I was pleasantly surprised to find that the toe box in these new Tecton X 2’s feels subtly narrower than in the previous model. This may have been one of my biggest criticisms of the original Tecton X, that the toe box, though spacious, didn’t feel precise on technical terrain. The new version improves this, along with an improved gusseted tongue. I don’t normally notice updates to a shoe’s tongue, but the Tecton X 2 leaps ahead of the original model’s construction, which felt cheap and flimsy. (And nothing should feel cheap and flimsy on a shoe that costs $200+, right?) 

The Midsole: Staying With What Works

Not much has changed from the previous model. You’re still getting that above-average adaptable propulsion from parallel carbon fiber plates in a high-rebound foam, perhaps the best configuration of carbon fiber tech for trail shoes for my stride. The carbon plates pull double duty by offering a rock plate substitute for further underfoot protection. 

After a three-hour run in the Sierra foothills, my pace was above average and my feet were happy. After logging some early vert, any remaining pep in my step for the later miles felt sustained, at a relatively low effort, by the responsive combination of carbon and Profly+ foam. As with many Hoka shoes, the Tecton X 2 offers an exquisite weight-to-protection ratio, which means that navigating technical terrain in these shoes feels both precise and protected. Also, Profly+ foam offers a dependable dual stack layering for proper snap and speed. Softer layer of foam on top, with a firmer, more responsive layer below. 

When compared to other premium trail offerings coming on the scene, like, The North Face Summit Vectic Pro – which I’ve also really enjoyed – the Tecton X 2’s aren’t as aggressively rockered, nor does its stack height feel as precarious on technical terrain as the Vectiv Pros (even with comparable stack heights).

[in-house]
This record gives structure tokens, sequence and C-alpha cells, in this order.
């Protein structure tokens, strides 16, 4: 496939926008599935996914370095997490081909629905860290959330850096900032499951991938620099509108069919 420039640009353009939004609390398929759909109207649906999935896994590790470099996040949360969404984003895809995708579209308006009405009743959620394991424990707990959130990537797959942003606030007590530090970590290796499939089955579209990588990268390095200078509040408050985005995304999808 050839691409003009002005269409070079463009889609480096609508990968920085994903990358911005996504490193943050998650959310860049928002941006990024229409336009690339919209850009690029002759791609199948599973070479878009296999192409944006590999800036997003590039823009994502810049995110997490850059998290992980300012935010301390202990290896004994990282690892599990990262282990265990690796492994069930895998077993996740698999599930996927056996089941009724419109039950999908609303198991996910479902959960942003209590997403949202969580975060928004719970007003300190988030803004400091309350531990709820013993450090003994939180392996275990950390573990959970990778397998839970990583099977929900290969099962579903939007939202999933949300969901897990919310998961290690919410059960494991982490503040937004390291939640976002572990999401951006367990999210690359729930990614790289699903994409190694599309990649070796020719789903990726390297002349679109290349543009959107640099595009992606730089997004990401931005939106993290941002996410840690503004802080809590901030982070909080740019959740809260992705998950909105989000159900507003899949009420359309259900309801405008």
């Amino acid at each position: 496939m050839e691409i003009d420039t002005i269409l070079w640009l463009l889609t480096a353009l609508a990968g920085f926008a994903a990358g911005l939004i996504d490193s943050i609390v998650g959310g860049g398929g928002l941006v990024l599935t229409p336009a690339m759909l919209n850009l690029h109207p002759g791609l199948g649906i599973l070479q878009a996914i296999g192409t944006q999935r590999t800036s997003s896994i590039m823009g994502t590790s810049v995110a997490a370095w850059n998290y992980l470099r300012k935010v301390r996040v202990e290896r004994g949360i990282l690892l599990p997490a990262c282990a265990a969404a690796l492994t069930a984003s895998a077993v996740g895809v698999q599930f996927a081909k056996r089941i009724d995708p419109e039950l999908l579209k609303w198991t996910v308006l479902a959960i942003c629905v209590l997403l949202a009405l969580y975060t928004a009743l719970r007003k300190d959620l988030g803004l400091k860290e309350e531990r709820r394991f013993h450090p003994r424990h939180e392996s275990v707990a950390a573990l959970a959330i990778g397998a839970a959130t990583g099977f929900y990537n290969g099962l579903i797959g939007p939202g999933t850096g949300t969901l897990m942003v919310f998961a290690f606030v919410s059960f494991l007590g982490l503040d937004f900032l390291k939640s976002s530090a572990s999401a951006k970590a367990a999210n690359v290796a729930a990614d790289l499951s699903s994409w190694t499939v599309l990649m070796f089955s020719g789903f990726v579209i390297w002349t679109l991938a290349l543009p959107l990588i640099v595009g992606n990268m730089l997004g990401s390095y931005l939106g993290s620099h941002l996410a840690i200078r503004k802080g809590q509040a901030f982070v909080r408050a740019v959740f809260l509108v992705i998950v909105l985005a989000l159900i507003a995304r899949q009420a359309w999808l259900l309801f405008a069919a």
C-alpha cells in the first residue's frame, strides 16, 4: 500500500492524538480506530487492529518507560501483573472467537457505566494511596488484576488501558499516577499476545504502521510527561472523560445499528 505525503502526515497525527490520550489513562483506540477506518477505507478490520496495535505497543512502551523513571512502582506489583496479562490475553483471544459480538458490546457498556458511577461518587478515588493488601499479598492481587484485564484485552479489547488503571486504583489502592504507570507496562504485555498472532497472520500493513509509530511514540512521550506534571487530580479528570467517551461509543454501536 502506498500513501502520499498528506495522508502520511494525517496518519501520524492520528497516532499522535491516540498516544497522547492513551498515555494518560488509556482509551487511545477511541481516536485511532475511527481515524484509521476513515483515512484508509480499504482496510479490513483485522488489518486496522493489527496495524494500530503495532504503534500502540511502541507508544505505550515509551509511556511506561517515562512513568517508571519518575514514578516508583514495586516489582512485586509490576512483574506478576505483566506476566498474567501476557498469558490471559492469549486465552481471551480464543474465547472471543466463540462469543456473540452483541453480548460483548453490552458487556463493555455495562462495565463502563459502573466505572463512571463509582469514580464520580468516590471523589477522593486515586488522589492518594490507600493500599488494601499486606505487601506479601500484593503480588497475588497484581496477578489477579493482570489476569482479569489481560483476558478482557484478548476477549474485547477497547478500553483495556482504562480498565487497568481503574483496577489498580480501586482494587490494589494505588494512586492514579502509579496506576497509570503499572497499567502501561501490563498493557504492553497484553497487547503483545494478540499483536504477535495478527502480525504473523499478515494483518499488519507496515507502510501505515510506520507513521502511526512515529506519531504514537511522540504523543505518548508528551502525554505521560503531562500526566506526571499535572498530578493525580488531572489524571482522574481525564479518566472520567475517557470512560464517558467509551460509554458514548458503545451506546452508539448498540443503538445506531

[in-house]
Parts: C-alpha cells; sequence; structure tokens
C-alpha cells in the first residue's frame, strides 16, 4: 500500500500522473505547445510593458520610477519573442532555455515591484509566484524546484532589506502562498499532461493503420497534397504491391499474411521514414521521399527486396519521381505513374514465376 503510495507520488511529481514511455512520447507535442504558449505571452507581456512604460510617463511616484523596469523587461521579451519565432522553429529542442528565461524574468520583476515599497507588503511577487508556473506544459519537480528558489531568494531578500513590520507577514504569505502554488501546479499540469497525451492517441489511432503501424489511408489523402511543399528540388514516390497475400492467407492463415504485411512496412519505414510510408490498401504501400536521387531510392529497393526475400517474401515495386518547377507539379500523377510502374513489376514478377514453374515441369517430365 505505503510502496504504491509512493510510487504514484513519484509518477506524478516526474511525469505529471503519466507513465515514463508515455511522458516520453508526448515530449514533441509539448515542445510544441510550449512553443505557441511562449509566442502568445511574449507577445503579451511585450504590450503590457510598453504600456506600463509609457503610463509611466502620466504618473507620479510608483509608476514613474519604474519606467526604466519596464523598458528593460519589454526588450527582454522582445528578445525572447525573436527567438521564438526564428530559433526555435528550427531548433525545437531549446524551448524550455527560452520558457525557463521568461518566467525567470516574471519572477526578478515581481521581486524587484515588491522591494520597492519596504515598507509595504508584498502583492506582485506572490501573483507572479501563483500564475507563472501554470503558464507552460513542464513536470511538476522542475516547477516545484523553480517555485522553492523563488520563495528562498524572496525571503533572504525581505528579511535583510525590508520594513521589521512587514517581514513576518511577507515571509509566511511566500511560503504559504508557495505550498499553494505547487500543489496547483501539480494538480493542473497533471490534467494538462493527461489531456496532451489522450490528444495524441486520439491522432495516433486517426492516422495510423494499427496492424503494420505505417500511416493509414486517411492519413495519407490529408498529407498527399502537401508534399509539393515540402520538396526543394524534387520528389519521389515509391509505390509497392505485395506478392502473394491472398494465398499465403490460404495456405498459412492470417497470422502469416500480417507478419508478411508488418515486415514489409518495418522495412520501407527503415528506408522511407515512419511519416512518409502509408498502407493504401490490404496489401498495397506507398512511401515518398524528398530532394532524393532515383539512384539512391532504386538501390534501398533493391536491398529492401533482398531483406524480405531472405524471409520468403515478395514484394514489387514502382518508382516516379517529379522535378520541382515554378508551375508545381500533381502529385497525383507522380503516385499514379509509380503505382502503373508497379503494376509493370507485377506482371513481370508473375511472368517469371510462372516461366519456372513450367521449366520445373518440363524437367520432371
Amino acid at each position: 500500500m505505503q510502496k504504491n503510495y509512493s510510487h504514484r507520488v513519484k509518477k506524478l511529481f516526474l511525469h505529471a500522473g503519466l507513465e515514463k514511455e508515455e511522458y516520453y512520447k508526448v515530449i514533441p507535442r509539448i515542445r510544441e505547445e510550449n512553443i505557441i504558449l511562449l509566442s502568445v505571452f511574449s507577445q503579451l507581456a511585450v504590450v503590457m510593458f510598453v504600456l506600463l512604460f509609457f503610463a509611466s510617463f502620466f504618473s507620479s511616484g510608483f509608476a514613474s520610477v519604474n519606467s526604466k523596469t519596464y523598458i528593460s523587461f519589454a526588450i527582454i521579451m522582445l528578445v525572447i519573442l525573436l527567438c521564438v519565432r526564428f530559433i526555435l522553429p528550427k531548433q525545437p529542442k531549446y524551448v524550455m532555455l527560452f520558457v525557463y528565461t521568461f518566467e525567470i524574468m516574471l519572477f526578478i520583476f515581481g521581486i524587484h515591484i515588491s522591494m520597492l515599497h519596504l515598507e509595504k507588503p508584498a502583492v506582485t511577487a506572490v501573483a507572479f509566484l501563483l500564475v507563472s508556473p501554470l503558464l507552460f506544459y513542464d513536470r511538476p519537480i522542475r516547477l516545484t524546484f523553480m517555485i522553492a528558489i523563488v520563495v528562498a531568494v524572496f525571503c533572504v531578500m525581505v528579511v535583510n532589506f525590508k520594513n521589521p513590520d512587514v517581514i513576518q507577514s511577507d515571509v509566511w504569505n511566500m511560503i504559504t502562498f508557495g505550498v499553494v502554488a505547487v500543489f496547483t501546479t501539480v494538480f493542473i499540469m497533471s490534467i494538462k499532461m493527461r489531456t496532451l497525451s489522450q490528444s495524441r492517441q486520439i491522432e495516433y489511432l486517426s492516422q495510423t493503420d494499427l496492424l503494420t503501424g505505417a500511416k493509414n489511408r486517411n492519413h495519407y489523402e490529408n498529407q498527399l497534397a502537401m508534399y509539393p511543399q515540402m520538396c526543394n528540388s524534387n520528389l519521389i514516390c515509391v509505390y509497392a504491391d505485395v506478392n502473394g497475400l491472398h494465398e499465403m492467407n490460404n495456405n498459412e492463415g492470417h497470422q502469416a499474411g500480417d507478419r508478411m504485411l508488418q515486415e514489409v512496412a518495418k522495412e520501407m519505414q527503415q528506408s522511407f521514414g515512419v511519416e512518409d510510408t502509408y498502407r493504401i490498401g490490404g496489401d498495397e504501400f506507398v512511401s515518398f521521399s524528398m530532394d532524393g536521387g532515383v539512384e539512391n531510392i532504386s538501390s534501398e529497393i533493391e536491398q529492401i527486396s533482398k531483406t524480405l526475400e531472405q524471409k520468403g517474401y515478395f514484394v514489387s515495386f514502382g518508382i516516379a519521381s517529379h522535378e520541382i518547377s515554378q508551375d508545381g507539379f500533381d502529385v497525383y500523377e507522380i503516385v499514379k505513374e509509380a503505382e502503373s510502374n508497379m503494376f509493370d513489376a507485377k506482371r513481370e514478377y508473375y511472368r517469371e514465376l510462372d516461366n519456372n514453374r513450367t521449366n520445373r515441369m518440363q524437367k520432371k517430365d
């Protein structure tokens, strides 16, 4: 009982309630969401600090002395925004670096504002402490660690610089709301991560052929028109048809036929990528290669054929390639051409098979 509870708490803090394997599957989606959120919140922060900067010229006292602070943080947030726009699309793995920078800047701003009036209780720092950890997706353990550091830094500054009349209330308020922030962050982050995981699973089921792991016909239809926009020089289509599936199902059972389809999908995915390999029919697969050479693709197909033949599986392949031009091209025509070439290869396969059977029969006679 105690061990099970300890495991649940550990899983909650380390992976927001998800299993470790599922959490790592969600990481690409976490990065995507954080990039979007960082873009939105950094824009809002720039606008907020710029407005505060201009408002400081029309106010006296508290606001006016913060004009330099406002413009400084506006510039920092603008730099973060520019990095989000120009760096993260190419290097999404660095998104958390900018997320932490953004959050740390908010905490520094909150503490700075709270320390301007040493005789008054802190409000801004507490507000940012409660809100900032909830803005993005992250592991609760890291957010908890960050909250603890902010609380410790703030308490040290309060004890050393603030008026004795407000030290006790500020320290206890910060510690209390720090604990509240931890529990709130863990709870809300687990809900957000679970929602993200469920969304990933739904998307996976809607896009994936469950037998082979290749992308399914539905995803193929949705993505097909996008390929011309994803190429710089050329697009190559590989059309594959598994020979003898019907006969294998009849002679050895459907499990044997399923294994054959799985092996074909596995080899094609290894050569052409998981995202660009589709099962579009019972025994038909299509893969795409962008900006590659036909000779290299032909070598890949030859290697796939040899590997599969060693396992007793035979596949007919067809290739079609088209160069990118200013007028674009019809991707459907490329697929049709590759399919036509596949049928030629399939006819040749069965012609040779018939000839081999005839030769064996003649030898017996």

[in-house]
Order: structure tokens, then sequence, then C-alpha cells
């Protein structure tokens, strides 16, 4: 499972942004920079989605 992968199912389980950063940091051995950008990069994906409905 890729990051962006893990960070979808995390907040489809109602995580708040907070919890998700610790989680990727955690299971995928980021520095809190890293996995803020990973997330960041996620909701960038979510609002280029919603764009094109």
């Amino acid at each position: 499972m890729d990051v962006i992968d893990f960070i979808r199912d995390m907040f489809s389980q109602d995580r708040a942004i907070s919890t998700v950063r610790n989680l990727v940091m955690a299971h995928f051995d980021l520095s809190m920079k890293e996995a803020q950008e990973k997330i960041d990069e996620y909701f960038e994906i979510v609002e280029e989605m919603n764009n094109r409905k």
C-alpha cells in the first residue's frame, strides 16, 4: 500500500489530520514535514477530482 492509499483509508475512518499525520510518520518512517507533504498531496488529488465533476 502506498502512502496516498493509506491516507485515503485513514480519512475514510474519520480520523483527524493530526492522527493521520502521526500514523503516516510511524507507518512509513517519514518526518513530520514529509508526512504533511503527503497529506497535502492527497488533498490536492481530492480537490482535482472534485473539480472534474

RELATED: The Summer 2022 Carbon Trail Shoe Roundup

Underfoot, the 4mm Vibram Megagrip lugs (with Litebase keeping the weight down) offer the same dependable and ambitious grip, but never feel like they take too much bite. My paved approaches to the trail didn’t feel clunky, and the traction never felt too much on any of the smooth forest roads. In addition, the total stack height is right in the middle of the road (32mm/27mm for men, and 30mm/25mm for women). 

Bottom Line? 

There’s no question: the new updated Hoka Tecton X 2’s middle name is “Premium.” They firmly retain their status as a high-end addition to any quiver. Like its predecessor, the X 2’s hit the mark on most every account, and Hoka has reconciled some of the flimsier flaws found in the upper of the previous model. Right out of the box, the shoe feels ready for prime time, light enough to rip a 15-mile trail loop and substantial enough to approach a 100-miler with confidence. The main question is whether the upgrade is worth the steep price, and how many miles they’ll remain snappy. I guess I’ll have to keep lacing them up, gladly, and find out. 

Want to Know What It Takes to Finish at Western States? Just Ask Hellah Sidibe.

Find out what happened when this six-year run streaker and HOKA Global Athlete Ambassador took on an iconic ultramarathon in California's Sierra Nevada